Monday, November 04, 2013


Lost memories. Magical abilities. Nightmare visions of a terrifying carnival, a Magician, and a Storyteller whose tales turn dark with blood and misery.  These elements combine to make a supernatural story full of mystery in Sarah Beth Durst's Conjured .  Teenage, Eve, cannot remember her past or her family. She has gone into WitSec, a witness protection program of sorts and she spends her time with the agents who pretend to be her family. But where family should be--or any memories--is a void.  Eve's body isn't even her own but has been surgically altered to the teenage girl she appears to be. But Eve has the ability to change her eye color by magic, to make birds fly off of wallpaper and become animate too. Unfortunately, every time she uses her magic she loses consciousness. That's when the visions--or are they memories?--of a dark carnival come to her. Eve can't remember how she came to be in this world, and every time she has a vision, she loses more memory in real time. Weeks pass without her remembering a thing. When she begins working at a local library, she meets Zach, and when she kisses him, she's able to keep her mind in check. But so much is missing. . . how do all the pieces come together and how can she use them to bear witness against a supernatural murderer, one who is surely stalking Eve?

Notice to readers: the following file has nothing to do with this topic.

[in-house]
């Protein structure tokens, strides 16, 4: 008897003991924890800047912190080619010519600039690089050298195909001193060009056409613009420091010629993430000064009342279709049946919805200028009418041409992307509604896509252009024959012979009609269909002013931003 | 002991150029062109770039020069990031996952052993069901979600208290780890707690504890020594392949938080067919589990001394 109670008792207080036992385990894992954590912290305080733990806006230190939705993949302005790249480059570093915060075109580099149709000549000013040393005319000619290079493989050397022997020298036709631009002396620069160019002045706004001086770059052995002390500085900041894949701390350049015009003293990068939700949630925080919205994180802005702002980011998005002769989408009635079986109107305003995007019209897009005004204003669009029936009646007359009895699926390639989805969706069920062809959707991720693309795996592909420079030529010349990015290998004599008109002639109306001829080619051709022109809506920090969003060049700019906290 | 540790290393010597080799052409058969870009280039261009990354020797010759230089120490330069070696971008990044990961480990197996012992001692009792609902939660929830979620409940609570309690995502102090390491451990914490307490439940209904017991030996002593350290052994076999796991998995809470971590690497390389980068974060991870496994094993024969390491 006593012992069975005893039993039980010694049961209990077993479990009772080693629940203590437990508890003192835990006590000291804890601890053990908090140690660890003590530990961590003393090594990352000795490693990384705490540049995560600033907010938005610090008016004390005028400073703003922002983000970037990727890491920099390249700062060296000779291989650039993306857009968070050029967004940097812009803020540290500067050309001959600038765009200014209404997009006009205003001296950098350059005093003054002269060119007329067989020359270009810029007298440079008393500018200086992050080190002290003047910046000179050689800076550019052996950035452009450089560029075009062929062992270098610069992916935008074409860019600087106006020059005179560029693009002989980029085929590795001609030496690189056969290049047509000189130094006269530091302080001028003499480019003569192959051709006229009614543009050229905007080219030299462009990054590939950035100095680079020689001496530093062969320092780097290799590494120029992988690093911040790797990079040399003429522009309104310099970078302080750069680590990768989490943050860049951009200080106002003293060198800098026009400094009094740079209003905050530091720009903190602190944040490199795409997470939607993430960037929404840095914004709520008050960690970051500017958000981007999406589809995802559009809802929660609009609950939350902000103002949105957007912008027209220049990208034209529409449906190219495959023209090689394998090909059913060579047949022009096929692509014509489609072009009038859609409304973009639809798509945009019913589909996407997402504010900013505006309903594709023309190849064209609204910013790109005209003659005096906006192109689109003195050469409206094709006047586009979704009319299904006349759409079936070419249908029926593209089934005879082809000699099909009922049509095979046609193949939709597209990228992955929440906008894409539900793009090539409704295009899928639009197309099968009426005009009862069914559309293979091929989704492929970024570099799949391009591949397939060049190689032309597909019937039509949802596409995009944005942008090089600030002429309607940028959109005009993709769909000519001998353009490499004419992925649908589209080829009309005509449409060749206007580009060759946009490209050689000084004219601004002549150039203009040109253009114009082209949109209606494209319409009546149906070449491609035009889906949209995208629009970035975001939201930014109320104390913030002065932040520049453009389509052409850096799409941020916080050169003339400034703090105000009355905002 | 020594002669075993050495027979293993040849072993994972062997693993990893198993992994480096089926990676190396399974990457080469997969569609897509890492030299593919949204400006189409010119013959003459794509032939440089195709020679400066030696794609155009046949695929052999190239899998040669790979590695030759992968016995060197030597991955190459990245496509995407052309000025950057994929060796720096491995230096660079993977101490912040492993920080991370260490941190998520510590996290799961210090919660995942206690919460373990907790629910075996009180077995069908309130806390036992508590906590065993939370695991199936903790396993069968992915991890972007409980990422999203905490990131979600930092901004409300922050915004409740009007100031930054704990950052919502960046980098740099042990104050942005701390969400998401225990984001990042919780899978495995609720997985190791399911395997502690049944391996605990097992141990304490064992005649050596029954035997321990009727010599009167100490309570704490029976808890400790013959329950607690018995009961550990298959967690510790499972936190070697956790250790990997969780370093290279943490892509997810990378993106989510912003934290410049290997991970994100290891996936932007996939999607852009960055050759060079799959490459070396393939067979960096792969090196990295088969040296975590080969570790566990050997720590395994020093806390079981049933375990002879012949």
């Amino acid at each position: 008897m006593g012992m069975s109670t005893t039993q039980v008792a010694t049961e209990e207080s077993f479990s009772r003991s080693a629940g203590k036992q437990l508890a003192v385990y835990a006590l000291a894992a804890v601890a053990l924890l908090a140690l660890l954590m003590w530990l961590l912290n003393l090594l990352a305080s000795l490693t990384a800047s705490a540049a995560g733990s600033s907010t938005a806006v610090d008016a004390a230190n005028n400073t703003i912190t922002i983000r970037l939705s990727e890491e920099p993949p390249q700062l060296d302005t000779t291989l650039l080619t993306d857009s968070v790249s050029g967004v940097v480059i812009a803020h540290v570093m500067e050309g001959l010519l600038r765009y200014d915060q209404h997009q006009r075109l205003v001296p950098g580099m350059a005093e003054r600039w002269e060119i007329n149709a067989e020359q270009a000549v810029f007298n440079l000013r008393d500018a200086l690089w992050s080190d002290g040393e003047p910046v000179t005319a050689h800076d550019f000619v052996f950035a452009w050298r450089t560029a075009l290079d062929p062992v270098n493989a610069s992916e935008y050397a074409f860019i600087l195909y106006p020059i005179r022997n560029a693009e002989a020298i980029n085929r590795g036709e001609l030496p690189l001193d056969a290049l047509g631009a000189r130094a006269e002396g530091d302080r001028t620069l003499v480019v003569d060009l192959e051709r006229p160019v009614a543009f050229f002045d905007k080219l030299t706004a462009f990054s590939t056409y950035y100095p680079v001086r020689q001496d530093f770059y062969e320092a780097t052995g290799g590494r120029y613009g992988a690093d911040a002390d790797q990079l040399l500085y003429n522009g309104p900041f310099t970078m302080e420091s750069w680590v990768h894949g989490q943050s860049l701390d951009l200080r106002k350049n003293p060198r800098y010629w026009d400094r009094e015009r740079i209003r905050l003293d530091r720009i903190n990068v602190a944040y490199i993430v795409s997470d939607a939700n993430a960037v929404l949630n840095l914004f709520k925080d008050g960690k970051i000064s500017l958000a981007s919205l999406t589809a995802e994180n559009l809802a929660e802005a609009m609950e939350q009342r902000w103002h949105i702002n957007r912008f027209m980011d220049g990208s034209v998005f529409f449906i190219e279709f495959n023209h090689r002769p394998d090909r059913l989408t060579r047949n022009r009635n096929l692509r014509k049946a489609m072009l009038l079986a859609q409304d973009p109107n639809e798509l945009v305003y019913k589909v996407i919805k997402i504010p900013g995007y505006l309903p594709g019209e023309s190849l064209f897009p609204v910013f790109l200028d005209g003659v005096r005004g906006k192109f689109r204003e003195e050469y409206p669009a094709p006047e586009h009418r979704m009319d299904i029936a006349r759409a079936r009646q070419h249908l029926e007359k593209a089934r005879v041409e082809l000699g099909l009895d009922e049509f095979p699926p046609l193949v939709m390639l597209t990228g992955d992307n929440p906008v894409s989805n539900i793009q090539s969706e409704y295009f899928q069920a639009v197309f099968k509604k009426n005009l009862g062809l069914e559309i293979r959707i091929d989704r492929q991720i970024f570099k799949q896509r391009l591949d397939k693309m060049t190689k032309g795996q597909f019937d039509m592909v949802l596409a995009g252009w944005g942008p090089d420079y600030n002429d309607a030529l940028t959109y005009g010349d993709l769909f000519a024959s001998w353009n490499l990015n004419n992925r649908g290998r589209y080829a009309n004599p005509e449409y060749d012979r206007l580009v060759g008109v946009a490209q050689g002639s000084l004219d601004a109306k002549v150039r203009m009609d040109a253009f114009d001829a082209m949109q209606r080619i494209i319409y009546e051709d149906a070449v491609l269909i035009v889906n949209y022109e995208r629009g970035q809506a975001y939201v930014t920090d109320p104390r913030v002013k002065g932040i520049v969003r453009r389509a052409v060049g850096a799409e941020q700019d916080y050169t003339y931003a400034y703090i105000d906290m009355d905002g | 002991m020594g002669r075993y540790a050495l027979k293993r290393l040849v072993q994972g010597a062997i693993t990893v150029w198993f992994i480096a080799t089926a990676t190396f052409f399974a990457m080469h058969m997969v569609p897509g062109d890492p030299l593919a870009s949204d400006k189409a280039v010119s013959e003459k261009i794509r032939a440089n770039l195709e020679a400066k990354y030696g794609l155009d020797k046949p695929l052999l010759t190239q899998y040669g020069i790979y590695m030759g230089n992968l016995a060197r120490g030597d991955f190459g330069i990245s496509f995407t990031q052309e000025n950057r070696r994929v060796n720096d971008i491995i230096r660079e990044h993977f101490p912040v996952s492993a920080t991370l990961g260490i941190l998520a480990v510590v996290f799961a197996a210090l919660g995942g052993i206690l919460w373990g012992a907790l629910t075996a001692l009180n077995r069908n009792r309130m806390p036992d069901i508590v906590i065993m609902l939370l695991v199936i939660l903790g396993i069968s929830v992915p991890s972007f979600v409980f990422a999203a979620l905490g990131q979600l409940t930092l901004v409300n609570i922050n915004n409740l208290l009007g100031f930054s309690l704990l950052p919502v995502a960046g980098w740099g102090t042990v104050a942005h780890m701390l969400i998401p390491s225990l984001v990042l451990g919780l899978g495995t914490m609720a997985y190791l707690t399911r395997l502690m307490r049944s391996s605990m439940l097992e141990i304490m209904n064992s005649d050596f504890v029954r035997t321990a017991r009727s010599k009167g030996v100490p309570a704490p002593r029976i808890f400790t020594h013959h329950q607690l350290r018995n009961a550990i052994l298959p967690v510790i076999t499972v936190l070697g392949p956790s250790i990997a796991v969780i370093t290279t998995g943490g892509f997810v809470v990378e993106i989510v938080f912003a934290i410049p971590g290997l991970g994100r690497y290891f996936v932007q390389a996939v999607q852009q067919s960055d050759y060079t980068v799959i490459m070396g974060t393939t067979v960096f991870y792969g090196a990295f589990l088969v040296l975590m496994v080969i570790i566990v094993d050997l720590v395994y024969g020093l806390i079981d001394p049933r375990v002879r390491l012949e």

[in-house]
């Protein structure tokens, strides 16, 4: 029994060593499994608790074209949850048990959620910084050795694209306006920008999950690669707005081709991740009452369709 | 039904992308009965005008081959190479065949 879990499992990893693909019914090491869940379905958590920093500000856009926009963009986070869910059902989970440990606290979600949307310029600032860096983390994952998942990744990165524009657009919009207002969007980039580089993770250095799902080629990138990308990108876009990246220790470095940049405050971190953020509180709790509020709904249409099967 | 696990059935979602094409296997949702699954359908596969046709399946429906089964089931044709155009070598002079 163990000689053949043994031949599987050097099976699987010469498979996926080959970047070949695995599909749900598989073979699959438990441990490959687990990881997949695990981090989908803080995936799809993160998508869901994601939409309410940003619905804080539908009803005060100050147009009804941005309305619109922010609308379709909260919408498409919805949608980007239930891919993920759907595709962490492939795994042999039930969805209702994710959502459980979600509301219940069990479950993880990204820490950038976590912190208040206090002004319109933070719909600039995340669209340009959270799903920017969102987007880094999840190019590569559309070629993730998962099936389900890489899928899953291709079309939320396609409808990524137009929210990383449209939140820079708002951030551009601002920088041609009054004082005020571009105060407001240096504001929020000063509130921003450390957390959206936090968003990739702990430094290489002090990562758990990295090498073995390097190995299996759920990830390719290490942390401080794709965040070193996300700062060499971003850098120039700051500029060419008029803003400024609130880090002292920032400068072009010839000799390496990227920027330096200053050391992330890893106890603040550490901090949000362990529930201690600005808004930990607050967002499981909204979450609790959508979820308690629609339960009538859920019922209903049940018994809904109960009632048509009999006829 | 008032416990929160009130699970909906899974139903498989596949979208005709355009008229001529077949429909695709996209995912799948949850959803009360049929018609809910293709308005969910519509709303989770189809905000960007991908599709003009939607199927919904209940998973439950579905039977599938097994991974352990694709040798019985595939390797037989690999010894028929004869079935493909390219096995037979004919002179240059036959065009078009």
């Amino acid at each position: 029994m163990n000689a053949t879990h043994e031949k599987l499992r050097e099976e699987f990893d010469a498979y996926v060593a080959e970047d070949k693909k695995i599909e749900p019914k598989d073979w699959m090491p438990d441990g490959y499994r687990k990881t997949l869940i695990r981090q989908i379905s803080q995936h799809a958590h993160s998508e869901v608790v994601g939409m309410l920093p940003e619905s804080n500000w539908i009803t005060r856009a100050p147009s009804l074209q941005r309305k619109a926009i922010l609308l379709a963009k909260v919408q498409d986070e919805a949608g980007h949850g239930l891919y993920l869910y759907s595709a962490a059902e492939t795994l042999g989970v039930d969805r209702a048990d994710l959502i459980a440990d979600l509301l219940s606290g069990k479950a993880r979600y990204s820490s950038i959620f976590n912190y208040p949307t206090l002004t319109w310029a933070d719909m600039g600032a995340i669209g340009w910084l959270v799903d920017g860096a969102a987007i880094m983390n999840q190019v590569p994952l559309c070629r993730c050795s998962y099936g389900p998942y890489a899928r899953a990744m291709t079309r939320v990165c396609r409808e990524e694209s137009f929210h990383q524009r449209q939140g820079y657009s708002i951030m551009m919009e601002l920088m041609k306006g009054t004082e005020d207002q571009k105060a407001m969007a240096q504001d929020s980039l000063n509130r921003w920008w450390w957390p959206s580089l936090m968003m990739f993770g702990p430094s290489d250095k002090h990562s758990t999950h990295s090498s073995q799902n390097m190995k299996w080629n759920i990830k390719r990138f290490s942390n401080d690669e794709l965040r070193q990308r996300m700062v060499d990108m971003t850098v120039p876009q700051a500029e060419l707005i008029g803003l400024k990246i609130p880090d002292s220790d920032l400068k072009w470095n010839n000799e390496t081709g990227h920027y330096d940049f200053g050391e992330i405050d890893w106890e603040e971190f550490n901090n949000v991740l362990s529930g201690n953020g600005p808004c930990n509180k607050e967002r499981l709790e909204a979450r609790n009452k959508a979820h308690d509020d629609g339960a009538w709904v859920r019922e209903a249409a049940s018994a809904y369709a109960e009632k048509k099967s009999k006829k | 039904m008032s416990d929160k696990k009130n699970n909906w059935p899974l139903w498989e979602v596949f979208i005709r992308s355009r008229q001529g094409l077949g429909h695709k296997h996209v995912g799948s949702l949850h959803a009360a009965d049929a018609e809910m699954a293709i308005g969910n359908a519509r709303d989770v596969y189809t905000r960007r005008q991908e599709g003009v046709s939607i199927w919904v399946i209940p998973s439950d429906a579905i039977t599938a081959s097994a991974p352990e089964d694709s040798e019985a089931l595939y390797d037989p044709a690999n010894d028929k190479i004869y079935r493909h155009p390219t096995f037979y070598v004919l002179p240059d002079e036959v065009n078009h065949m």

It took a little while for me to get with the flow of this book. I found myself impatient for some answers, but when those answers eventually came, they were so satisfying they were worth the wait.  One weakness is that it's hard to connect fully to a girl who cannot connect to herself. Luckily, Eve grows steadily through the book. Unaware of her past she creates who she will be, even as powers work to control her, and some, to try to kill her. I loved the human agents in this book, Aunt Nicki and Malcolm, who seems to be Eve's protectors but whom Eve can't trust completely. I loved the uncertainty of Eve's being able to trust anyone in WitSec and the gradual revelation of what they do and what they want from Eve.  One thing the reader must be willing to overlook--the fact that these super cool secret agents can apparently guard the front door of a house but don't seem to spend any time making sure the back door is covered. It's a little plot device necessary for some scenes, but kind of a cringer. Ah, well. There's too much other good stuff here to quibble over it too much. Characters like Nicki and Malcolm, and three other,also supernaturally enabled,
(but disturbing) WitSec teenagers, make this an intriguing read. Anyone who goes for supernatural romance and has a thing for spooky carnivals is bound to enjoy this one.

Have we seen the last of the characters in this book? Perhaps there will be more to come. . .

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